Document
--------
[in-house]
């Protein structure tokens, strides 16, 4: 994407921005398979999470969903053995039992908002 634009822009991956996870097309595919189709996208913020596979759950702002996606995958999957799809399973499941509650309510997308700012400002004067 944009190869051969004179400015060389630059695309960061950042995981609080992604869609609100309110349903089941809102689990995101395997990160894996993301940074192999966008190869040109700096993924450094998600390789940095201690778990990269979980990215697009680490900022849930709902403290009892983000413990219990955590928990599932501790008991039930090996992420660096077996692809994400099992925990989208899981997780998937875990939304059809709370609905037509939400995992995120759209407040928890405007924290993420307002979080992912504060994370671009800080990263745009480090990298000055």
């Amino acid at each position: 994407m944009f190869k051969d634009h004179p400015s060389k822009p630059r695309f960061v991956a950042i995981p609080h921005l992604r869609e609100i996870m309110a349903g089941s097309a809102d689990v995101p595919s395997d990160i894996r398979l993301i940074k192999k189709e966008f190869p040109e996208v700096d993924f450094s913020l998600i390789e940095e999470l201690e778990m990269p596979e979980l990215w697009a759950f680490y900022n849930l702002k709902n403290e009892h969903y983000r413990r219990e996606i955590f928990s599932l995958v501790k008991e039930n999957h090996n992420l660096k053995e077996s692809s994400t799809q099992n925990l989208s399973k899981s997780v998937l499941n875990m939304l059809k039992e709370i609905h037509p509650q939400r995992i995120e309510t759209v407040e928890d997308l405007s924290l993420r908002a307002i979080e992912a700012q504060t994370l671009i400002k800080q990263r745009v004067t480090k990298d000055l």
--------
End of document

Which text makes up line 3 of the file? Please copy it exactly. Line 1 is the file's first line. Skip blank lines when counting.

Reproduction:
């Amino acid at each position: 994407m944009f190869k051969d634009h004179p400015s060389k822009p630059r695309f960061v991956a950042i995981p609080h921005l992604r869609e609100i996870m309110a349903g089941s097309a809102d689990v995101p595919s395997d990160i894996r398979l993301i940074k192999k189709e966008f190869p040109e996208v700096d993924f450094s913020l998600i390789e940095e999470l201690e778990m990269p596979e979980l990215w697009a759950f680490y900022n849930l702002k709902n403290e009892h969903y983000r413990r219990e996606i955590f928990s599932l995958v501790k008991e039930n999957h090996n992420l660096k053995e077996s692809s994400t799809q099992n925990l989208s399973k899981s997780v998937l499941n875990m939304l059809k039992e709370i609905h037509p509650q939400r995992i995120e309510t759209v407040e928890d997308l405007s924290l993420r908002a307002i979080e992912a700012q504060t994370l671009i400002k800080q990263r745009v004067t480090k990298d000055l």